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Interview: Jeanne Gang (Spring 2010)

JeanneGang_1411_cropped_ Credit Dane Tashima

Jeanne Gang, founder of Studio Gang, a leading Chicago-based architecture firm, received her B. Arch degree from the University of Illinois, Champaign Urbana in 1986. After obtaining a M.Arch degree from Harvard's GSD and a fellowship to the ETH in Zürich, she spent two years with the Office of Metropolitan Architecture in Rotterdam, then with Booth/Hansen Associates in Chicago. After the founding of Studio Gang Architects in 1997, the firm received several commissions, including the Starlight Theater in Rockford, Illinois. The firm later won two national competitions, The Ford Calumet Environmental Center and the Hoboken (NJ) 9/11 Memorial Competition. Later she was the runnerup finalist in the Taipei Pop Music Center Competition, Taiwan. A MacArthur genius grant is among the various awards she has received.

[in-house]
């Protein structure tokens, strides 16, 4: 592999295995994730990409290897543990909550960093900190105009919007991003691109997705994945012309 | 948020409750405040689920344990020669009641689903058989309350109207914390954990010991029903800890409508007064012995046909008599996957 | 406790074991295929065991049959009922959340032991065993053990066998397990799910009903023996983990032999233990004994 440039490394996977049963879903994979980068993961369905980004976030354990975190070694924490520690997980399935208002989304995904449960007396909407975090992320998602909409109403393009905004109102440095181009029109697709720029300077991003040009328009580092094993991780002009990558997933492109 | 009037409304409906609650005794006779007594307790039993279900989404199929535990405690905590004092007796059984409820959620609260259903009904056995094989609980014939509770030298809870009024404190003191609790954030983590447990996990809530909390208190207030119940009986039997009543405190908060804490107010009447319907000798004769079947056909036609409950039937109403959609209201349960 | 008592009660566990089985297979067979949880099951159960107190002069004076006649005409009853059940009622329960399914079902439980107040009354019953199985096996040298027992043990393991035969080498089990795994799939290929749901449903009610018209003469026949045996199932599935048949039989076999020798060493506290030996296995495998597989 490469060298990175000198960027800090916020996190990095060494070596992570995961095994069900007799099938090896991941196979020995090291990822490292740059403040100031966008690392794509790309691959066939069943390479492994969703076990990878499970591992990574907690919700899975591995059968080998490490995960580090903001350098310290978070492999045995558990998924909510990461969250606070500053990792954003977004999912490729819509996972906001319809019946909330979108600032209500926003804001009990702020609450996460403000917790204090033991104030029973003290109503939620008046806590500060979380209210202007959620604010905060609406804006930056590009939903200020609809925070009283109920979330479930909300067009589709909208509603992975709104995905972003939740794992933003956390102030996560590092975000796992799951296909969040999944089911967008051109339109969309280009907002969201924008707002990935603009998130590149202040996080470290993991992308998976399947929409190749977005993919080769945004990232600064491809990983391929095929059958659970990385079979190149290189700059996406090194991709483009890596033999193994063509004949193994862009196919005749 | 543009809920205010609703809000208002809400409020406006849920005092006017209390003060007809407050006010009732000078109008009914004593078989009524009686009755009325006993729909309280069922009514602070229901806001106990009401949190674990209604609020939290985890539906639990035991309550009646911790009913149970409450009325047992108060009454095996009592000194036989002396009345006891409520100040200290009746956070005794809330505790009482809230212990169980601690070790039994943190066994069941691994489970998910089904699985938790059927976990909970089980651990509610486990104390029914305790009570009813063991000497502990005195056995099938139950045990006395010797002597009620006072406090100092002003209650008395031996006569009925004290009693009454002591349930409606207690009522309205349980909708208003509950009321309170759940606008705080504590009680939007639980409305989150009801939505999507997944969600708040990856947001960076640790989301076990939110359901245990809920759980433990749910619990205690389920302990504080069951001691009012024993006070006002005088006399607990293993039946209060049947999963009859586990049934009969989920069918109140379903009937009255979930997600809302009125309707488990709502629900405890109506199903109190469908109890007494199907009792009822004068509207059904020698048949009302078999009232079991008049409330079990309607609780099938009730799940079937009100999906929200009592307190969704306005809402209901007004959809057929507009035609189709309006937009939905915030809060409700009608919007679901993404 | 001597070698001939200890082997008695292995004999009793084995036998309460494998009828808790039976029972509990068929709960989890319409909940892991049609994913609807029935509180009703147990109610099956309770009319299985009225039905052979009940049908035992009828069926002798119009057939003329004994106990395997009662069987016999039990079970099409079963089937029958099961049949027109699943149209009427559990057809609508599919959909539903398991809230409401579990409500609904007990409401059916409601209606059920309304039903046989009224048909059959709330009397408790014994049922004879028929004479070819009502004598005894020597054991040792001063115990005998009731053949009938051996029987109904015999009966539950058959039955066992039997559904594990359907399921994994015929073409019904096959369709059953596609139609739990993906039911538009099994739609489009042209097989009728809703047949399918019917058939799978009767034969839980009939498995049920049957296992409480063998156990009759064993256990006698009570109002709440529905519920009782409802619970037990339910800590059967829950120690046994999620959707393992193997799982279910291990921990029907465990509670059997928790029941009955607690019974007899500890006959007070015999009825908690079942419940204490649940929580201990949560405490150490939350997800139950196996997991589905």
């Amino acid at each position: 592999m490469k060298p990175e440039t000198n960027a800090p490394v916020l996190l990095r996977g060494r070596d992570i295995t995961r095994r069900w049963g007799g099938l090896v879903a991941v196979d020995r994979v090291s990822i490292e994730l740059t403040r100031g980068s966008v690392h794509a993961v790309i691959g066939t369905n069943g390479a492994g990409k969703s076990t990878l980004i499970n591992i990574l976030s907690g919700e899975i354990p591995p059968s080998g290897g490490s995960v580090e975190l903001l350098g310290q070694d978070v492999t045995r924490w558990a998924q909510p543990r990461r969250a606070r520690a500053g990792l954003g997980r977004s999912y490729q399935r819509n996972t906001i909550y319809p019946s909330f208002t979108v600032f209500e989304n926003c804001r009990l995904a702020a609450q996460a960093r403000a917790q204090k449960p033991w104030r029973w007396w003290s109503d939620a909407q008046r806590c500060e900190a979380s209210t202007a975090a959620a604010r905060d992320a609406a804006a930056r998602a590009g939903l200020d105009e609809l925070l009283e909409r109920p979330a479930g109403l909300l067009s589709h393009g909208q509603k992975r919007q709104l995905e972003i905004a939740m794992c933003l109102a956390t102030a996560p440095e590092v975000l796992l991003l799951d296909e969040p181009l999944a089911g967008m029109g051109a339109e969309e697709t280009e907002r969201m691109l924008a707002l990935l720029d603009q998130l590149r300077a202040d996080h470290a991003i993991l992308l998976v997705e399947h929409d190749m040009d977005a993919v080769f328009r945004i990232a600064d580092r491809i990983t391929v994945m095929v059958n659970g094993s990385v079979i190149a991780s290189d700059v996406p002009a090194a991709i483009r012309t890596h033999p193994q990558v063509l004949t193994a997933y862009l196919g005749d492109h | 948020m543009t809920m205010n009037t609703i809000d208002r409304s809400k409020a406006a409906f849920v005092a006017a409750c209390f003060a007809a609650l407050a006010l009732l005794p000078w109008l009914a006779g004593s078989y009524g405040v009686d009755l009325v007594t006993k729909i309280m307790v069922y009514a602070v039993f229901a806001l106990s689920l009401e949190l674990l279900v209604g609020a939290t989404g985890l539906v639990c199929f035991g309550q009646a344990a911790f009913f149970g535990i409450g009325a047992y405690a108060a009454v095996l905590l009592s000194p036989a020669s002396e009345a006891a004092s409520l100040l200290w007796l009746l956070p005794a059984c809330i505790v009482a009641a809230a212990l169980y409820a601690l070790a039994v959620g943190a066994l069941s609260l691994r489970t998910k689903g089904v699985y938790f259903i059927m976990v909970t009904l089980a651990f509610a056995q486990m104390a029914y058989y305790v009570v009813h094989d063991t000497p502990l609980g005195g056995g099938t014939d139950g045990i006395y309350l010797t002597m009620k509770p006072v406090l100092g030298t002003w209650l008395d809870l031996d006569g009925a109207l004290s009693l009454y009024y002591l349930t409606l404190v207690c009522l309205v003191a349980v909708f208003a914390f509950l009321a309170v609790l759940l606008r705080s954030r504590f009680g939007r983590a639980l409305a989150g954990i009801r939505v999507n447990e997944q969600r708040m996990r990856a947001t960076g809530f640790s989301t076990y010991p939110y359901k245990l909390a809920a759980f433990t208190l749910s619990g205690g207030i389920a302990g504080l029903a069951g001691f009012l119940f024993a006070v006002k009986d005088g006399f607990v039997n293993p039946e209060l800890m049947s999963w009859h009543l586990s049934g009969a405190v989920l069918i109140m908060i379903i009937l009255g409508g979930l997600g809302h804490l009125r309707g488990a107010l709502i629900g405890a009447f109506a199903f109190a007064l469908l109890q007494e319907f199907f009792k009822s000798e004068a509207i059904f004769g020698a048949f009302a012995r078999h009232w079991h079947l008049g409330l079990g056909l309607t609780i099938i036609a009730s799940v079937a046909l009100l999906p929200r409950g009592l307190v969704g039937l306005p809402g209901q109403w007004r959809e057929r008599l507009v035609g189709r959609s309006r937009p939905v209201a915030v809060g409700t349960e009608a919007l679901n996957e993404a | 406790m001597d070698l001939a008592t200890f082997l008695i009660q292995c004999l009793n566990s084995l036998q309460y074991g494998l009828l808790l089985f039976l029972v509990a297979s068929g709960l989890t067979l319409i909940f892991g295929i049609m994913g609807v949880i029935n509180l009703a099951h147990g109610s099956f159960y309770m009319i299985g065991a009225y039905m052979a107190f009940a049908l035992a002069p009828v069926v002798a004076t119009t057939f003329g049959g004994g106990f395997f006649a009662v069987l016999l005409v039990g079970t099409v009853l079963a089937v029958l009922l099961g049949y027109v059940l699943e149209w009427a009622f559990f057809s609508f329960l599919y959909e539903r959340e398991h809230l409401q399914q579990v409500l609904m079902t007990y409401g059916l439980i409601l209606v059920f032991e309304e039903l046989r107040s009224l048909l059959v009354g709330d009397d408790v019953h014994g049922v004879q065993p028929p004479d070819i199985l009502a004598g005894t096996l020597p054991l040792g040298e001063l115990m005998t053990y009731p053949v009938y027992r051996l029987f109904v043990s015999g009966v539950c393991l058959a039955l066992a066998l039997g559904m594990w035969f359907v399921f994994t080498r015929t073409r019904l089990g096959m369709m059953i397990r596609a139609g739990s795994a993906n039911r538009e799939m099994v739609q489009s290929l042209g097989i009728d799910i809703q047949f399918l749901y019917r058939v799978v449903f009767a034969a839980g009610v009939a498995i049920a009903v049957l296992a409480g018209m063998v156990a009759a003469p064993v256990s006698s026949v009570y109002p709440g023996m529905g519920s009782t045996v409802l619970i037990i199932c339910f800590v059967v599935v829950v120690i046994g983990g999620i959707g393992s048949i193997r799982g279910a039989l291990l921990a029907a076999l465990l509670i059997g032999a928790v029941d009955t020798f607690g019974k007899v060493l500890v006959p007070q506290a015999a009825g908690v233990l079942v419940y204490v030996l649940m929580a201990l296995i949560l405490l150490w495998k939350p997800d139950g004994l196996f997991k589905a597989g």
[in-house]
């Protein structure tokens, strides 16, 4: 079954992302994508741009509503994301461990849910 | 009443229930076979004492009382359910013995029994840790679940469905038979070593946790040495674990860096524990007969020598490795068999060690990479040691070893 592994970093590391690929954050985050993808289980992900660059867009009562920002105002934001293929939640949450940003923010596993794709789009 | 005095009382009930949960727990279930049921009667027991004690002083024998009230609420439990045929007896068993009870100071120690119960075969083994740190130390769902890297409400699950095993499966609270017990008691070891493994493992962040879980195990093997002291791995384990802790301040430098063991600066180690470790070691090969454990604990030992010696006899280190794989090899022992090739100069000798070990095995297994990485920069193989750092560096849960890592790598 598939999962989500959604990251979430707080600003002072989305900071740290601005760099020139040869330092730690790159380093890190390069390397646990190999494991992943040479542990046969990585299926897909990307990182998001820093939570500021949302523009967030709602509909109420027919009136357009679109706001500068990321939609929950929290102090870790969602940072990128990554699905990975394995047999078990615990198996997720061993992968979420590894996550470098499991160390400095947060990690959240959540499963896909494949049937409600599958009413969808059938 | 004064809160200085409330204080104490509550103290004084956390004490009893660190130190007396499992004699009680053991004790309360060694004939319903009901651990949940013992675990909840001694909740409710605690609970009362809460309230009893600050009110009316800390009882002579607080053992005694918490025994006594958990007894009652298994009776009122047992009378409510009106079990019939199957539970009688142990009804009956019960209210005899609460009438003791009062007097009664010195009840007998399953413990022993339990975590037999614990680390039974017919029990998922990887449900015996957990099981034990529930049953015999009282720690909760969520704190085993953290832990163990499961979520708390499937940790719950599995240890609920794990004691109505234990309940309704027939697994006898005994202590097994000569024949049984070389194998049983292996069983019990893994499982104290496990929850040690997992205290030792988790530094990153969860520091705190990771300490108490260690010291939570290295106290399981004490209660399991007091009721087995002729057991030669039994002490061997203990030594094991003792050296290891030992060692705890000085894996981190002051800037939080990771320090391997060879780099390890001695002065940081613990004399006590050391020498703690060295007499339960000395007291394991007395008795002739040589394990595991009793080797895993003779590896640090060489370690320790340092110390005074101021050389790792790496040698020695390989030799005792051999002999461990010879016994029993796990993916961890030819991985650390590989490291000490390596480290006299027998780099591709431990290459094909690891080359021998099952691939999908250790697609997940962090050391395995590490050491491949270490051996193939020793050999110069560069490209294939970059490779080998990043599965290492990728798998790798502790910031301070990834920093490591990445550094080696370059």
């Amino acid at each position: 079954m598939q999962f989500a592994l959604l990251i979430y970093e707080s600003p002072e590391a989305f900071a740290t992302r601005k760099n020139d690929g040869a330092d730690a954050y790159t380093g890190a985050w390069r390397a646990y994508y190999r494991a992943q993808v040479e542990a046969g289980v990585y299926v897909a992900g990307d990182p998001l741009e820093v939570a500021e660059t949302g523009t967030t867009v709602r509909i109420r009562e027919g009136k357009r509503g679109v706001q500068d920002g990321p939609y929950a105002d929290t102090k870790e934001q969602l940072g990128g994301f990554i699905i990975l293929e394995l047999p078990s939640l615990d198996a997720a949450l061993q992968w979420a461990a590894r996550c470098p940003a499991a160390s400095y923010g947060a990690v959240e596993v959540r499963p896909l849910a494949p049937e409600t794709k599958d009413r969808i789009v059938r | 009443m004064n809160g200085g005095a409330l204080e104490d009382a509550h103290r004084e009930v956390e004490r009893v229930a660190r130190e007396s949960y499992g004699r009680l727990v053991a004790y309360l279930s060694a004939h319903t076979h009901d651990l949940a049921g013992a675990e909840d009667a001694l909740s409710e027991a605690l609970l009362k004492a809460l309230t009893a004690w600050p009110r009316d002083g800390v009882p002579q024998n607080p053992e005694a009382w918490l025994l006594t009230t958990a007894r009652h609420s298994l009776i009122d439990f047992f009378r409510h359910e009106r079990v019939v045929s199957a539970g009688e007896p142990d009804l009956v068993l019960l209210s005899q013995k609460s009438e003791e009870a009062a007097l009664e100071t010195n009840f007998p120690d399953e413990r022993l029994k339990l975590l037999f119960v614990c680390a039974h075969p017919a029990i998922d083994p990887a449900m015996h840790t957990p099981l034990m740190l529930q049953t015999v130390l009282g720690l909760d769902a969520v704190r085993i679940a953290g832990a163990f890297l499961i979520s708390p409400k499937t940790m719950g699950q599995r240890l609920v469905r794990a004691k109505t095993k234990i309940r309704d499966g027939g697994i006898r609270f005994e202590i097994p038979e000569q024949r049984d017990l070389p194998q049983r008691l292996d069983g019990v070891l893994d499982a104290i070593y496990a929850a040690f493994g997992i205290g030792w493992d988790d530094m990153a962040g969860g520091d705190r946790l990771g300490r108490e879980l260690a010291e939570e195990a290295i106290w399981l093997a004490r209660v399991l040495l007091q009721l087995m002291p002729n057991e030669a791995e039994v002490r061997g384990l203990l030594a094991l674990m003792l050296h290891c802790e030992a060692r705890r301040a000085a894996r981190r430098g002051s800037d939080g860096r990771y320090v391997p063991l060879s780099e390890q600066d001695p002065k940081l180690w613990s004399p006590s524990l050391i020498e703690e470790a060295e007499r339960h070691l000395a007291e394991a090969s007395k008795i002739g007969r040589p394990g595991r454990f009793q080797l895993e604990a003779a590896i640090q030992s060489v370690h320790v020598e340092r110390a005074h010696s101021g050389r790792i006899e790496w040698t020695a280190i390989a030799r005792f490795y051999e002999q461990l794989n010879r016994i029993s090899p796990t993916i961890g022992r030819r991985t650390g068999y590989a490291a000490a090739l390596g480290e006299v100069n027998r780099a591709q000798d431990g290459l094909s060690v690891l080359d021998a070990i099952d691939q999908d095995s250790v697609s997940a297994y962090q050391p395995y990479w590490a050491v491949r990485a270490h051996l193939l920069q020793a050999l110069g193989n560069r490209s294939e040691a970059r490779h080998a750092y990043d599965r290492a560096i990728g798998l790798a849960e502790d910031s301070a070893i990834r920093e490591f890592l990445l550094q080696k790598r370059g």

Photo: ©Dane Tashima

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Interview: Craig Hartman FAIA of SOM (Spring 2000)

CraigHartmanCraig Hartman joined Skidmore Owings and Merrill immediately after receiving his B.Arch from the new Ball State architecture program in Muncie, Indiana. At SOM he was mentored by Principal, Walter Netsch, who became a life-long friend. By 1985 he became a design partner at SOM's Houston office, then Partner-in-Charge at SOM's Washington office two years later. There he collaborated with Charles Correa and Nikken Sekkei on the Second Place entry to the World Bank competition.